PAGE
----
Henley Business School, Corporate Learning Survey 2016
In the latest Henley report, 439 respondents from 47 countries predict management team effectiveness will be the top challenge in the next three years for companies up to 500 employees. This comes a close second to ‘leadership capability ’ for larger companies. The predicted use of team coaching has seen the greatest overall rise since last year’s key findings.
Yet the research also shows that the preference for developing individuals rather than teams is still prevalent. There is a big upswing in respondents predicting that senior-level succession planning will be an objective. In the ranking of development priorities for leaders, ‘Developing the team ’ is ranked sixth for senior leaders while for high potentials, it’s all the way down at thirteenth.
Not surprising, then, that the report concludes: ‘A significant question to arise from the findings of this survey is how organisations can … not only develop individuals but… bring about broader development processes that align executive development with organisational strategy. ’
So what are the shifting sands that make effective management teams so critical? What does it take to develop them when so much individual focus remains? Let’s take an example.
Five of the team are in London, five on video from New York, one on the phone from Singapore, another calls in from India. I’ve been asked to coach this team on leading in the matrix in their global organisation and with key stakeholders, but it’s a challenge for them just to manage their own virtual and remote working, especially with the company going through yet another change. Although the MD makes sure to involve everyone, the team are struck by how rarely they speak together. For me, it’s a classic case for building team effectiveness: time shared as a team would pay dividends over individual development in delivering coherence and results.
Back in 2011, Deloitte analysed the ‘multidirectional, flexible and expansive nature of how successful organizations work today ’ and flagged the radical changes affecting teams at every level. Companies have flatter structures than before. Teams are no longer in set places or working set hours, but dispersed across multiple locations and time-zones. Non-routine tasks far outpace routine and project work has increased forty-fold in twenty years. As a result: for the team to be effective, collaboration and agility are ever more crucial.
So how do you develop this? The Henley survey offers some insight, advocating significant development to establish ‘a team with a shared purpose or goal which is more than the sum of the individual parts and where the team can service the needs of the organisation better than people working individually ’. This is supported by agreeing ways of working and communicating. ‘Once the individuals are indeed a functioning team ’, says Dr. Patricia Bossons, ‘Team coaching can help lift that team to achieve its clear strategic purpose.’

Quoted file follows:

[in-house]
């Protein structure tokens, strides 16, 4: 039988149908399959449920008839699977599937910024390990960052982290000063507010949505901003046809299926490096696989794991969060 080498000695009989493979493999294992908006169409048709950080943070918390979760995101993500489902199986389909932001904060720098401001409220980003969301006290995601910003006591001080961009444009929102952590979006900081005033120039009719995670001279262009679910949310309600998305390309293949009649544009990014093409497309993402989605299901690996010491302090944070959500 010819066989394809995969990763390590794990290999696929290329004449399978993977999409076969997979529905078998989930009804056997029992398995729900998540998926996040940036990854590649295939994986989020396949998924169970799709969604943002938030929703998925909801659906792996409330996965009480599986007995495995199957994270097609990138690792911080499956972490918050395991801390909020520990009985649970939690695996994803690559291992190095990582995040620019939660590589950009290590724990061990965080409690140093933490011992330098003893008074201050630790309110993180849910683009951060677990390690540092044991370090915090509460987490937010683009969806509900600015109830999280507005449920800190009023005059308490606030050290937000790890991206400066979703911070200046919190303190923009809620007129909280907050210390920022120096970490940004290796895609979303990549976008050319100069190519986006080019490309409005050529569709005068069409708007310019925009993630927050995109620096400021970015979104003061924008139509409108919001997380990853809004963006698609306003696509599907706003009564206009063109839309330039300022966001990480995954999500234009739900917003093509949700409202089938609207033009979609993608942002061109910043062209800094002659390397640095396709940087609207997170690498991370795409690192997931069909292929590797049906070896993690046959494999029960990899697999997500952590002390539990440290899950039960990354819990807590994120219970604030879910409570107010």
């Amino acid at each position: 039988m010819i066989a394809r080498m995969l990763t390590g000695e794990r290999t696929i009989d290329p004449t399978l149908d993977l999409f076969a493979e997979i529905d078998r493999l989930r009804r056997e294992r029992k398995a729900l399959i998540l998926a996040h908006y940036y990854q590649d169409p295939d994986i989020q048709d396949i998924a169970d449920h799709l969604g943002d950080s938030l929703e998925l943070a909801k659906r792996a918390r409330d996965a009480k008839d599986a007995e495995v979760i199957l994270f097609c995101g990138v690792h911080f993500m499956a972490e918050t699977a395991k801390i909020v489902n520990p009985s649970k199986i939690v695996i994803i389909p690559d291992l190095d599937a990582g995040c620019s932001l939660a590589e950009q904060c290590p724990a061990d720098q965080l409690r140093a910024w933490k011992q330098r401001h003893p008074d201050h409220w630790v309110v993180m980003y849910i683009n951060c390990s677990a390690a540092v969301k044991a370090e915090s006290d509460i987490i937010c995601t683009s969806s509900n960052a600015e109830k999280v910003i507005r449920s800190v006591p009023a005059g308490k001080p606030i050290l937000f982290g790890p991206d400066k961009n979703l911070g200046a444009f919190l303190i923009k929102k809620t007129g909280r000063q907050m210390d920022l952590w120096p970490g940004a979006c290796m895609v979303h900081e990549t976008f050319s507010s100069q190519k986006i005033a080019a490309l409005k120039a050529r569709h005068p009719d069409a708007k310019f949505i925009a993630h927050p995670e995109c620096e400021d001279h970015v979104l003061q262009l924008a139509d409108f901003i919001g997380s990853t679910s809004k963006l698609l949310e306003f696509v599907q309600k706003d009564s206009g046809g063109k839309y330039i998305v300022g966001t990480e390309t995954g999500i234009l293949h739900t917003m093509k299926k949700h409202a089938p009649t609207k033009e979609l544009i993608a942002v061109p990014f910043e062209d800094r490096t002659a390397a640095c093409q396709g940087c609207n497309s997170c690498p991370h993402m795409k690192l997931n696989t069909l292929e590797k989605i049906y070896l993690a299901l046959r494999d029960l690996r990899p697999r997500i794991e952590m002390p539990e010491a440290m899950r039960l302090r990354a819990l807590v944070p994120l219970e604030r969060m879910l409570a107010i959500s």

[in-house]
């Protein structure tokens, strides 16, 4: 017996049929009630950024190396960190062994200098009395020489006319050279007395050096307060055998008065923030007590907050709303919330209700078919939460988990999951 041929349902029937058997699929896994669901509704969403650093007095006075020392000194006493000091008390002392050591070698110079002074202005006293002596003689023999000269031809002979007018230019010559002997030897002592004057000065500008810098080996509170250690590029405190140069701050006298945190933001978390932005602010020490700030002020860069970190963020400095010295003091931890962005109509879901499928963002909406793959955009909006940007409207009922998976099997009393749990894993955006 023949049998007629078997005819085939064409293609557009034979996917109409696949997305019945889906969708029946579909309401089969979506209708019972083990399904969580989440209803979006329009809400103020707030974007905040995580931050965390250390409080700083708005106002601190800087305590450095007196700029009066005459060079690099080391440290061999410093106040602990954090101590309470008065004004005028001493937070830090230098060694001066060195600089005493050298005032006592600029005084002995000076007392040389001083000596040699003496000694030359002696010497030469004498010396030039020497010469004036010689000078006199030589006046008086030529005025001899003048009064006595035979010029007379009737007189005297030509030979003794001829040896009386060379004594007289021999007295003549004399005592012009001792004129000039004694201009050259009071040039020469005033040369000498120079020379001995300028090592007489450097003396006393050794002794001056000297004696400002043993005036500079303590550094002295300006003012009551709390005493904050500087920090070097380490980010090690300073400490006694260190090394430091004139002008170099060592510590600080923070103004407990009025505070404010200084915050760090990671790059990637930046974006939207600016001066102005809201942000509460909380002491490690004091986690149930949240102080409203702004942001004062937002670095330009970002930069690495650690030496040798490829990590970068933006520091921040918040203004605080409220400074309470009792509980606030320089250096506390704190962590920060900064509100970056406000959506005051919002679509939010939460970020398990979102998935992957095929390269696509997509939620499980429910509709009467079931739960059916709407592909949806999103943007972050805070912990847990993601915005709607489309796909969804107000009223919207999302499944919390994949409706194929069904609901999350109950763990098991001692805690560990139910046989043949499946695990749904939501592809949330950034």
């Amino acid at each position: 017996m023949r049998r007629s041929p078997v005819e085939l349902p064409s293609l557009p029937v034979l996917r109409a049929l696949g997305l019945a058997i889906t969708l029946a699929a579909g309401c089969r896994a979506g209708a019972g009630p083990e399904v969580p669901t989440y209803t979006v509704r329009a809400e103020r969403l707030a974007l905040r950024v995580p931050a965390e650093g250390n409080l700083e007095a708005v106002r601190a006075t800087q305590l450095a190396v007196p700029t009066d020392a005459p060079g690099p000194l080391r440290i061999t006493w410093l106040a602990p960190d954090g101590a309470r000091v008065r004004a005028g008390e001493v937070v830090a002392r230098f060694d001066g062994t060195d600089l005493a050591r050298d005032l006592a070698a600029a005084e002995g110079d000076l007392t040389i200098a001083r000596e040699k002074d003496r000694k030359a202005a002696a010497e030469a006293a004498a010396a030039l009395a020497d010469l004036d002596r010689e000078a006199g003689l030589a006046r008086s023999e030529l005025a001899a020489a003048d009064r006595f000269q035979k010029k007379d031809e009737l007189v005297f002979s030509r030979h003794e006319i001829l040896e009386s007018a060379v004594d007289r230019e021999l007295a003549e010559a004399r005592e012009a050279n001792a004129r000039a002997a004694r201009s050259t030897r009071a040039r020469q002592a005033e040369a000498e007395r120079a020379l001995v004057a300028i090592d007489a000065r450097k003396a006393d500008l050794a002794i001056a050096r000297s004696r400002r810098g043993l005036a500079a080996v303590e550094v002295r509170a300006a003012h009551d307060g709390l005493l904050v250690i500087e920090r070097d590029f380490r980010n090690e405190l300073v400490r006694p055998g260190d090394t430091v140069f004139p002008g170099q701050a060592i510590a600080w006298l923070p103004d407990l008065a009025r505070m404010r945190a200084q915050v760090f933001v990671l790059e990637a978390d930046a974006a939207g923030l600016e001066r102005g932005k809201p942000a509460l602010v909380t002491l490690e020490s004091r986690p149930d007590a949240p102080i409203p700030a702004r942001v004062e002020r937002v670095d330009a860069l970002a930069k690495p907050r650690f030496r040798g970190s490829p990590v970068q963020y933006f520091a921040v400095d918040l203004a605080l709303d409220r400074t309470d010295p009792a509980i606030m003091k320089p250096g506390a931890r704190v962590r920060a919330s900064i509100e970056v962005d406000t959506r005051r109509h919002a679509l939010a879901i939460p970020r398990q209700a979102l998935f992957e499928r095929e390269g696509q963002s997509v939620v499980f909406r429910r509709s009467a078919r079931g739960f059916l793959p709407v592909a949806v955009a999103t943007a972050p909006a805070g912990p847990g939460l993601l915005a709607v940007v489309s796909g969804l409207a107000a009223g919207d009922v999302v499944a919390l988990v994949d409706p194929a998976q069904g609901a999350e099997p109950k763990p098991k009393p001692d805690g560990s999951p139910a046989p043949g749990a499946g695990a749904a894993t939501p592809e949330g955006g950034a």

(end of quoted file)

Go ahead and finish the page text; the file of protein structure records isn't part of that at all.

This concurs with our research and experience at the Team Health Check. We see that teams which achieve high performance are never insular: they identify what’s going on outside the team, know what they are working to achieve and why. They create space for each other to speak, are courageous to confront reality and have frank conversations. They build trust through respect and being sufficiently open with each other to reveal weaknesses and ask for help.
We back Dr. Bossons’ underlining that this takes time and her aim of strategic purpose. But what kind of purpose really motivates teams to high performance?
In my experience, organisations often fall into the trap of an inward-looking purpose (‘the best widget maker in the world’) or one that graces the corporate website but never gets far into the guts of the company. The team I cited earlier enjoyed their interaction and sharing of ideas but worried they had no idea where their division was going or how its churning wheels linked to any more noble purpose than getting stuff done. Collaboration was limited, and it was left to their leader to create team spirit and keep them going.
To develop effective management teams, what organisations need is enough true outward focus to define their purpose as ‘the positive difference this organisation is called on to make in the world ’. They need to create goals and strategy to support the purpose and then live it at every level of the organisation.
To achieve this may well demand courageous challenge both upwards from teams and also from those of us who develop them. But when teams clearly align their purpose to serve a greater purpose, a motivating energy moves through them. Buoyed by a bigger shared direction, they will take more collective accountability, find reason to have the difficult conversations and focus on results that are worth achieving.
In the Henley survey, the top priorities for senior leaders’ development are the foggy and familiar ‘Leadership capabilities ’ and ‘Leading in a complex, uncertain environment ’. For leaders and, critically, the development of effective management teams, a truly motivating purpose provides fuel and a unifying compass through the fog.
Richard Spence (24th January 2017)
Coming up in our next issue – exploring a practical tool for building more effective teams and their purpose.
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You can download a PDF of the Henley Corporate Learning Survey 2016 at: www.henley.ac.uk/files/pdf/exec-ed/Corporate_Learning_Survey_2016_report_final_WEB.pdf
You’ll find the Deloitte article on the ‘Corporate Lattice’(2011): https://dupress.deloitte.com/dup-us-en/deloitte-review/issue-8/the-corporate-lattice-rethinking-careers-in-the-changing-world-of-work.html
Alyse Ashton and Richard Spence are the co-authors of the Team Health Check and draw on over 50 years’ combined experience as team coaches and facilitators working with global organisations.